How Does the EU Work?
EU Member States delegate part of their national decision-making power to common institutions they have created: the European Commission, the Council of the European Union and the European Parliament. In specified areas established by the Treaty on the Functioning of the EU (Lisbon Treaty), the Member States work together through these institutions to set common policies such as the Common Agricultural Policy (CAP) and the Common Fisheries Policy (CFP). The EU has the power to enact laws that are directly binding in all the Member States. These laws (regulations, directives and decisions) take precedence over national law.
The EU operates according to the principle of “subsidiarity”. This means that the EU institutions (especially the European Commission see “Key Players”) must justify the need for common rules and actions and demonstrate that the envisaged objectives cannot be successfully achieved by the Member States acting individually. The Lisbon Treaty allows national parliaments to object to a legislative proposal if it breaches the principle of subsidiarity. It also clarifies the division of competences between the EU and the Member States. For agriculture and certain aspects of fisheries, the EU and Member States share competence which means that Member States may exercise their competence as long as the EU has not exercised its competence or when the EU decides not to exercise it.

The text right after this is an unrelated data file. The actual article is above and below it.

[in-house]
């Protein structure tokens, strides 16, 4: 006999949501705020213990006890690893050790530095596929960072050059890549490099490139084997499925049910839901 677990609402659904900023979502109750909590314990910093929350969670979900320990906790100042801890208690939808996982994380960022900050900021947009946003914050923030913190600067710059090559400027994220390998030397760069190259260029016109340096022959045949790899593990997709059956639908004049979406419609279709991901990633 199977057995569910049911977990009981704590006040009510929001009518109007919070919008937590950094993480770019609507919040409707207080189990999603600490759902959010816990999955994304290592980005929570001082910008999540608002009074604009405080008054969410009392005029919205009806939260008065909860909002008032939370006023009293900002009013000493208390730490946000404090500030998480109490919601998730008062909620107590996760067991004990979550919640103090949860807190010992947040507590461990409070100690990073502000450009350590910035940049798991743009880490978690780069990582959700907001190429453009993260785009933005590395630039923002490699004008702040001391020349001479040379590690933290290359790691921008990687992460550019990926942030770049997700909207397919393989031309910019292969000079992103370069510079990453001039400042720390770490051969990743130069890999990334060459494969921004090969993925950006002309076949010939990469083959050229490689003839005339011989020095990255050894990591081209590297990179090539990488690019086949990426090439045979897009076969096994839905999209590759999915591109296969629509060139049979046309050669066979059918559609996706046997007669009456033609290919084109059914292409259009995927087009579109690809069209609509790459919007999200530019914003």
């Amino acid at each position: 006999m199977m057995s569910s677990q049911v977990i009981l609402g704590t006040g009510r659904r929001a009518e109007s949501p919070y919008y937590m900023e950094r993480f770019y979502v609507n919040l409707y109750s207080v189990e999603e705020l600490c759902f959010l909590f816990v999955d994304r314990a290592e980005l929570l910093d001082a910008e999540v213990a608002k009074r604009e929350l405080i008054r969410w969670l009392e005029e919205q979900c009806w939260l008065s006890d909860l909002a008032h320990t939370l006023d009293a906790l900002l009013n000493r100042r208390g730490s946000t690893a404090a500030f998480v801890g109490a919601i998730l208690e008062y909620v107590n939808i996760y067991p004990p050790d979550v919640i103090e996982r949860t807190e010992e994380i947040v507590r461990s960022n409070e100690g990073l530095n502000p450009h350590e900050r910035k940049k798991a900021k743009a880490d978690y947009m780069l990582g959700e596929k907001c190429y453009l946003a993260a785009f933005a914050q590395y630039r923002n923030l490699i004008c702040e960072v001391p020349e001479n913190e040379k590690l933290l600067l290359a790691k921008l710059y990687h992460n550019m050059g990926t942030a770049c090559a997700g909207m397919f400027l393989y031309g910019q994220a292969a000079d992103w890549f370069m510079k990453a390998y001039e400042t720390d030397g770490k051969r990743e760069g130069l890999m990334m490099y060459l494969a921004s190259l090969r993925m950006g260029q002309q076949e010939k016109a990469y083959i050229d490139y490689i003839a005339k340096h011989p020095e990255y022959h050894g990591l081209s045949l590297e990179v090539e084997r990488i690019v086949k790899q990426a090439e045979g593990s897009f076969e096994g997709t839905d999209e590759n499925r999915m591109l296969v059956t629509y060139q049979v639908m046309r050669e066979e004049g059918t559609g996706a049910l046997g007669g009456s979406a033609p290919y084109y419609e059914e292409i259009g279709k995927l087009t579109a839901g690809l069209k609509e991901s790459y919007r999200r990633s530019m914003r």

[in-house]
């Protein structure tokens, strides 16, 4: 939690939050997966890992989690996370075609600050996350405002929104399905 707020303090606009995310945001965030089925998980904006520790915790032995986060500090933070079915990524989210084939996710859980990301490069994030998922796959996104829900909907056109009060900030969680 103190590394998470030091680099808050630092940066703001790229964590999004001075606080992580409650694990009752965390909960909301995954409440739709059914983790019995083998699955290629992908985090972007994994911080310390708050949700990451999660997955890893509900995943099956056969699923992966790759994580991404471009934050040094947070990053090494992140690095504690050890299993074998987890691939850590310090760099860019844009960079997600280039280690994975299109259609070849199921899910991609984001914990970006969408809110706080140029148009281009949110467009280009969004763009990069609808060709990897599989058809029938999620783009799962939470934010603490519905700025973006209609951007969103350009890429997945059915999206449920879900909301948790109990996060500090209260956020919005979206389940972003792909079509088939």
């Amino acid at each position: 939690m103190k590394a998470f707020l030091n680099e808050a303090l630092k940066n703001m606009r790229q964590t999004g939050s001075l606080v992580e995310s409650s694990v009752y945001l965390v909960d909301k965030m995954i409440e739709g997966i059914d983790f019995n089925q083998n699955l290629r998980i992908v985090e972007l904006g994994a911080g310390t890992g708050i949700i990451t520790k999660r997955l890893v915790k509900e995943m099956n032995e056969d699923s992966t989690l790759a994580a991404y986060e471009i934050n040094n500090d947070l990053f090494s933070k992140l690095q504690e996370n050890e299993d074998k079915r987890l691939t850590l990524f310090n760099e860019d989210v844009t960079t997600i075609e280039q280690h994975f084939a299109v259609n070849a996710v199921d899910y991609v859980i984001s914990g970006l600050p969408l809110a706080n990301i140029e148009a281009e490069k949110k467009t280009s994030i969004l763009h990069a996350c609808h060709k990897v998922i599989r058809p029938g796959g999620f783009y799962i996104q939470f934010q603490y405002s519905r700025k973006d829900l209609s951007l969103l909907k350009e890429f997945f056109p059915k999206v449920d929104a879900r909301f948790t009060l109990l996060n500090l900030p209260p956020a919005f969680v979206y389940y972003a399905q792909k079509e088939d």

There are three EU institutions involved in decision-making:
- The European Commission
- The Council of the European Union
- The European Parliament
This “institutional triangle” produces policies and laws that apply throughout the EU. The European Commission proposes new legislation while the Council and the European Parliament adopt the laws. The Commission then implements and enforces EU laws and the Member States implement them.